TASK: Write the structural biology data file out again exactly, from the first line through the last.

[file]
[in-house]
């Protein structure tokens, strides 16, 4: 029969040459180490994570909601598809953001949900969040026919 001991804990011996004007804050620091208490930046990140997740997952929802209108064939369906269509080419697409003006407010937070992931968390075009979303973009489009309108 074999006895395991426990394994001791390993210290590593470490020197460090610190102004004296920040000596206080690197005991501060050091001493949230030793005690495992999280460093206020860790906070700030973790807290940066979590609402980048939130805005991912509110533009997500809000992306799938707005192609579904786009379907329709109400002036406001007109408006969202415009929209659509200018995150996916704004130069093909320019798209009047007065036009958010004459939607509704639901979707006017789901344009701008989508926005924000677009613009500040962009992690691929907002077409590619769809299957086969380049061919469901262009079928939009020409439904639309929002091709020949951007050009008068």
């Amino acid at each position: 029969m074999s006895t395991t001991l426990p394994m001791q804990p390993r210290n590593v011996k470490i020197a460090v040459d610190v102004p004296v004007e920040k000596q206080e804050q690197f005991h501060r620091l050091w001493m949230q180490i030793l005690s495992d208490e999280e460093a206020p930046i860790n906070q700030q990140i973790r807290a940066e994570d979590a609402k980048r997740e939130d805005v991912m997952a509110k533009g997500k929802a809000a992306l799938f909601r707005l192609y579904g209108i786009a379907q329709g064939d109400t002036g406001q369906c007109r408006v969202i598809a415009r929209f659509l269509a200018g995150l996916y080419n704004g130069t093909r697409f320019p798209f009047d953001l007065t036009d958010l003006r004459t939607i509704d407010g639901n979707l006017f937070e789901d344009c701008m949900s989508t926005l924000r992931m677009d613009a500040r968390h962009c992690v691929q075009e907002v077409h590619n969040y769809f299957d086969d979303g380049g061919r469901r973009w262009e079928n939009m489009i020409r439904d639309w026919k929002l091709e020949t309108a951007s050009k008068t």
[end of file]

[in-house]
């Protein structure tokens, strides 16, 4: 029969040459180490994570909601598809953001949900969040026919 001991804990011996004007804050620091208490930046990140997740997952929802209108064939369906269509080419697409003006407010937070992931968390075009979303973009489009309108 074999006895395991426990394994001791390993210290590593470490020197460090610190102004004296920040000596206080690197005991501060050091001493949230030793005690495992999280460093206020860790906070700030973790807290940066979590609402980048939130805005991912509110533009997500809000992306799938707005192609579904786009379907329709109400002036406001007109408006969202415009929209659509200018995150996916704004130069093909320019798209009047007065036009958010004459939607509704639901979707006017789901344009701008989508926005924000677009613009500040962009992690691929907002077409590619769809299957086969380049061919469901262009079928939009020409439904639309929002091709020949951007050009008068």
């Amino acid at each position: 029969m074999s006895t395991t001991l426990p394994m001791q804990p390993r210290n590593v011996k470490i020197a460090v040459d610190v102004p004296v004007e920040k000596q206080e804050q690197f005991h501060r620091l050091w001493m949230q180490i030793l005690s495992d208490e999280e460093a206020p930046i860790n906070q700030q990140i973790r807290a940066e994570d979590a609402k980048r997740e939130d805005v991912m997952a509110k533009g997500k929802a809000a992306l799938f909601r707005l192609y579904g209108i786009a379907q329709g064939d109400t002036g406001q369906c007109r408006v969202i598809a415009r929209f659509l269509a200018g995150l996916y080419n704004g130069t093909r697409f320019p798209f009047d953001l007065t036009d958010l003006r004459t939607i509704d407010g639901n979707l006017f937070e789901d344009c701008m949900s989508t926005l924000r992931m677009d613009a500040r968390h962009c992690v691929q075009e907002v077409h590619n969040y769809f299957d086969d979303g380049g061919r469901r973009w262009e079928n939009m489009i020409r439904d639309w026919k929002l091709e020949t309108a951007s050009k008068t």